Posted on Jun 1, 2017 by Emerson Nafziger

Positive signs for nitrogen

The welcome return to Illinois of drier and warmer weather has allowed most of the remaining crops to be planted, and has brought a lot of improvement to the corn crop that struggled through cool, wet weather during the first and third weeks of May. The plants in many fields have gotten back their green color (or have gotten it for the first time) and the early-planted crop is about to enter the period of rapid growth.

At Willard Airport near Champaign, 316 growing degree days accumulated in April, and 422 GDD accumulated in May. Corn planted in mid-April has by now accumulated about 600 GDD, enough to bring it to growth stage V6 or so. Our corn planted at South Farms on April 20 is a stage or two behind that, probably due to its having experienced cool weather with limited sunshine and wet soils.

I reported here two weeks ago (May 18) on what we’re finding in as we track soil N by sampling this spring. We’re sampling trials at four research center sites where we applied 200 lb. of N as NH3 in mid-November last fall or in early to mid-April this spring.

Planting was delayed by wet weather at the DeKalb site. Samples taken at planting (May 17) showed 266 and 283 lb. N per acre in the top 2 feet for fall-applied and spring-applied N, respectively. These values are only 10 to 20 lb. less than we found on April 24, even though more than 5 inches of rain fell between these two dates. The plots with no N fertilizer had 133 and 135 lb. N at the earlier and later sampling dates; these are on the high side of normal for the soil there. Soil N levels as high as those at DeKalb give us no cause for concern about N loss at this point in time.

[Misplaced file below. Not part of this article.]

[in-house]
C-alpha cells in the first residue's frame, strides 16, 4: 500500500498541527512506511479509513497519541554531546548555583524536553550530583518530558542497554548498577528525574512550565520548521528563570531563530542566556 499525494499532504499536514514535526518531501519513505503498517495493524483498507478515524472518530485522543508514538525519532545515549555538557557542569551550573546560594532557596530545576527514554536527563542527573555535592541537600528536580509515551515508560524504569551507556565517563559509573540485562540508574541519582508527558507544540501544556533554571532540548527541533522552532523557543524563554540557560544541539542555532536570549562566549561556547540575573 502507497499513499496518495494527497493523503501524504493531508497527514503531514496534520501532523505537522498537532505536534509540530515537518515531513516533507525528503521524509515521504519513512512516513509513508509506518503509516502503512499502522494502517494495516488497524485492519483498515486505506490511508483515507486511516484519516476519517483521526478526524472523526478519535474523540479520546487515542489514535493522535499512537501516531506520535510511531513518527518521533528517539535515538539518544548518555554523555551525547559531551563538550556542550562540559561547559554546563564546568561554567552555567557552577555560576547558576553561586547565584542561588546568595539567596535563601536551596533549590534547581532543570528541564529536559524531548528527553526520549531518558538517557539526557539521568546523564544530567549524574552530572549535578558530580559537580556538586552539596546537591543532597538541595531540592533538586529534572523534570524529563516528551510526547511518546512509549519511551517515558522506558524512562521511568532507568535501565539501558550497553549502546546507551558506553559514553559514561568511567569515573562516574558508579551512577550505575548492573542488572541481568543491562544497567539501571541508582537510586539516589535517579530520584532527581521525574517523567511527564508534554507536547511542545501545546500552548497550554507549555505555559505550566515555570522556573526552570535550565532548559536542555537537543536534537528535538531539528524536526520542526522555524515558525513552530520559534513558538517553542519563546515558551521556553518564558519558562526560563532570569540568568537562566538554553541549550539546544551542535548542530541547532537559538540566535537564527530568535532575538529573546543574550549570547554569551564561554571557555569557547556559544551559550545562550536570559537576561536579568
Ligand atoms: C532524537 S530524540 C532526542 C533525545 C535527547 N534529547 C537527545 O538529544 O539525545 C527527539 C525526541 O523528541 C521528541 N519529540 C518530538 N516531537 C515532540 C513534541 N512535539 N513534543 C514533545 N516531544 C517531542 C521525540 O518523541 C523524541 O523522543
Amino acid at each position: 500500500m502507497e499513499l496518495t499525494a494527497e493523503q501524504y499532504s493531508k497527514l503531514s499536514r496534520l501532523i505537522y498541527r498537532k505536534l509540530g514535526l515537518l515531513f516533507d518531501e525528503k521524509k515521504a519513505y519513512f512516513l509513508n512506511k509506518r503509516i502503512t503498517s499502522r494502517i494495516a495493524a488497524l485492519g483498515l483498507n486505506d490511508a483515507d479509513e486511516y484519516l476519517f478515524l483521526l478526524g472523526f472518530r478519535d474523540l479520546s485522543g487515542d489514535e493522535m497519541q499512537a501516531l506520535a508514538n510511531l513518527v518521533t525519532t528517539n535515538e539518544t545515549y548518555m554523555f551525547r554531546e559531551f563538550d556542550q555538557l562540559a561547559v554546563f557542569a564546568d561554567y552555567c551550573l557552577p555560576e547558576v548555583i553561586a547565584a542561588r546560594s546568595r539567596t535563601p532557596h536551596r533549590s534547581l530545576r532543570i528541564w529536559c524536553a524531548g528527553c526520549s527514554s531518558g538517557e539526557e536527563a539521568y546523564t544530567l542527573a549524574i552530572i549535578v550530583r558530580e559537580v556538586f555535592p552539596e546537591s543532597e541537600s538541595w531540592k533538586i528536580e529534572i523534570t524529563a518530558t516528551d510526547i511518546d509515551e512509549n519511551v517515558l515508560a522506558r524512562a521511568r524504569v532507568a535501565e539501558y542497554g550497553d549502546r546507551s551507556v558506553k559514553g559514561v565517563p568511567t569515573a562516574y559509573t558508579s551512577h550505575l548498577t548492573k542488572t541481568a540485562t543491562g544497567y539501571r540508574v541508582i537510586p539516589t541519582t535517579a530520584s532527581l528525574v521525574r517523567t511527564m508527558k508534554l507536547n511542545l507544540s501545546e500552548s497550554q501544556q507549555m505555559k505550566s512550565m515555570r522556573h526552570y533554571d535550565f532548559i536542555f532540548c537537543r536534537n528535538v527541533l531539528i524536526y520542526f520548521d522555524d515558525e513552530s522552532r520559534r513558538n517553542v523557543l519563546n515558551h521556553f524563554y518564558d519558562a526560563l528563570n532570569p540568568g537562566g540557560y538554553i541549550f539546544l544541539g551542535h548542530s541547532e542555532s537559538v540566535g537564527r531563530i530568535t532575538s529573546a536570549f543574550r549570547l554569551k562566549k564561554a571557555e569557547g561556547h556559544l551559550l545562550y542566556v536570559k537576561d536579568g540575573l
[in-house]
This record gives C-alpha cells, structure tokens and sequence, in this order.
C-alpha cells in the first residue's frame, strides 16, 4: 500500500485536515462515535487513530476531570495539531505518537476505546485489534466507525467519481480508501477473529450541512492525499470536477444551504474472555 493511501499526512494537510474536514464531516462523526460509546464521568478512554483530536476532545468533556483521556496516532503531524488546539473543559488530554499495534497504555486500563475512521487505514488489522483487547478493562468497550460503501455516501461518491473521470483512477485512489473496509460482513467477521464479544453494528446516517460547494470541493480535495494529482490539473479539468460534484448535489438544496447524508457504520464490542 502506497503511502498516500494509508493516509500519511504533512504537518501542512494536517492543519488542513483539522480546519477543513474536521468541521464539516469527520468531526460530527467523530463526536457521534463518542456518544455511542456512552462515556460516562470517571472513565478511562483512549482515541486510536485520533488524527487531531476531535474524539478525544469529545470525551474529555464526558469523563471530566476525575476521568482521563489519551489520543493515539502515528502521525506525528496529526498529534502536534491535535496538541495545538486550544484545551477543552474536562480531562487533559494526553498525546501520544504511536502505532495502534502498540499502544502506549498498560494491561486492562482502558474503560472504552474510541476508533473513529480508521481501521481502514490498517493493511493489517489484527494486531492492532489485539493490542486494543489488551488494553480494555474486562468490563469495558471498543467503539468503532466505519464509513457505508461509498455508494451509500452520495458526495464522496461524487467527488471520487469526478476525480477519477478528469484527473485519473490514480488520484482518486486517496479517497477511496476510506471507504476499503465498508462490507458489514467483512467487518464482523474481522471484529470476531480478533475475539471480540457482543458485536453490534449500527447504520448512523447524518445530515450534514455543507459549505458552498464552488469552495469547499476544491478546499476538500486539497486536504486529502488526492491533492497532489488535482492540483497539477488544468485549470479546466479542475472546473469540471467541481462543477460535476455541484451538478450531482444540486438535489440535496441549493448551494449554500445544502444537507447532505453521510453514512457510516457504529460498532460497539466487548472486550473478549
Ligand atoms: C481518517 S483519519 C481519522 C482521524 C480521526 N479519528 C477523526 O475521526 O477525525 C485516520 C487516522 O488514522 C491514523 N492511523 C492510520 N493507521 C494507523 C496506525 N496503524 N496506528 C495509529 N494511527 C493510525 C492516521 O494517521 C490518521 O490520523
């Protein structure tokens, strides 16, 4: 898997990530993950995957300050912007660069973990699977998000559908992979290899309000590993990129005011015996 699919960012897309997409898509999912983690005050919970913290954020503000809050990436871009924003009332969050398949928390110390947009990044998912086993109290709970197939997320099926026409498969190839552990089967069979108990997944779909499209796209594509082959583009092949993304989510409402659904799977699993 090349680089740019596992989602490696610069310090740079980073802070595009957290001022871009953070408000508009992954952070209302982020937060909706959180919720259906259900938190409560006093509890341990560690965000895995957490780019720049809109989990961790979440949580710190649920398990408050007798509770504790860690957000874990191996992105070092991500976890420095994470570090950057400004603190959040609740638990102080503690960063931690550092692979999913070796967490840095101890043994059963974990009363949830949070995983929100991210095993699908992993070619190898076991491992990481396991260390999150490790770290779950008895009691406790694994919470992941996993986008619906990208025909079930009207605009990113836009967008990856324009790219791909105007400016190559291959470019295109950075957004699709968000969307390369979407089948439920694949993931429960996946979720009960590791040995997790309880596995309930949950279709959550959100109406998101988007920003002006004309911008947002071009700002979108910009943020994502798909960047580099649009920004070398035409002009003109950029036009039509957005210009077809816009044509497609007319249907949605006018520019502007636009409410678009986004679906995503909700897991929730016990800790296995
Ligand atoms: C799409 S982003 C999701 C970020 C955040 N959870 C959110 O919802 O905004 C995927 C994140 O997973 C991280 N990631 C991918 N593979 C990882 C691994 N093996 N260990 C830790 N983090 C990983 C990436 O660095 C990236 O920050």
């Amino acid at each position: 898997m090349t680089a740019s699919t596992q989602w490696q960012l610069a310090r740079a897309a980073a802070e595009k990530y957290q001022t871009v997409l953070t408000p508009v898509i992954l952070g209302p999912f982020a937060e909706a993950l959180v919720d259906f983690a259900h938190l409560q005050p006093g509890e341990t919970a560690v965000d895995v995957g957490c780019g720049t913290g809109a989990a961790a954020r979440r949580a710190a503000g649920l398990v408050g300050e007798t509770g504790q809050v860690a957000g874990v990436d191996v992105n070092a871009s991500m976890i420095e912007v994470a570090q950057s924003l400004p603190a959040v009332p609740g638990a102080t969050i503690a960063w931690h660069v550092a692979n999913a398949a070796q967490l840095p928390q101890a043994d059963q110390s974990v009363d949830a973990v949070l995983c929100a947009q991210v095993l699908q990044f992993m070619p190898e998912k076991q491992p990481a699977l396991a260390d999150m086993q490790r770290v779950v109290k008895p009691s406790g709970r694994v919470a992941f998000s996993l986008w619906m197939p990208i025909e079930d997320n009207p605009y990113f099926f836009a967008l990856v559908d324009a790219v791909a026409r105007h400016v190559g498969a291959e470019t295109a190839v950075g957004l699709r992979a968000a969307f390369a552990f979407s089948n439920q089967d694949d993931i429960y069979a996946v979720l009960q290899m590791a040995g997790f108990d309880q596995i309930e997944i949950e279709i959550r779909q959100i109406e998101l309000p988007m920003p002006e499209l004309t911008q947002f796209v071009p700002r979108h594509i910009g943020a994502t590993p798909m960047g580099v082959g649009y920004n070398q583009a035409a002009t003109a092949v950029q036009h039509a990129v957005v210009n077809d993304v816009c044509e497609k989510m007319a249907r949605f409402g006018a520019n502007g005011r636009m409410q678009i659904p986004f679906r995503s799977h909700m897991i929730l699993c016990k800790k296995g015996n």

At the Monmouth, Urbana, and Perry (Pike County) sites, samples were taken after spring N application in mid-April, in early May after planting, and again in mid-May. On average, 4.5 inches of rain fell between the mid-April and early May samplings, and 2.1 inches fell between the early May and mid-May sample dates. Soils without N fertilizer averaged 90, 77, and 93 lb. N per acre on these three dates.

As I pointed out in my last article, we expect soil N values to rise in May due to increased mineralization as soils warm. That they dropped by early May probably reflected some movement of N out of the soil, or at least movement to more than 2 feet deep. That they increased between early and mid-May is a positive sign that mineralization is now exceeding N movement down. This means that the soil is now in good shape to help supply N for the crop.

Changes in soil N averaged across the three sites for each sampling time are shown in Figure 1. Here again the news is positive; there was a small (10-lb.) drop in soil N with fall-applied N from early to mid-May, while soils receiving spring-applied N showed a small (20-lb.) increase, reflecting the addition of mineralized N. The soil N amounts, while not quite as high as those found at these sites over the same period in 2016, certainly appear to be adequate to meet the needs of the corn crop this year.

Figure 1. Soil nitrate and ammonium recovered from the top 2 ft. of soil following application of 200 lb. of N as anhydrous ammonia in the fall of 2016 or in April, 2017. Data are averages over trials at Monmouth, Urbana, and Perry, Illinois.

Figure 1. Soil nitrate and ammonium recovered from the top 2 ft. of soil following application of 200 lb. of N as anhydrous ammonia in the fall of 2016 or in April, 2017. Data are averages over trials at Monmouth, Urbana, and Perry, Illinois.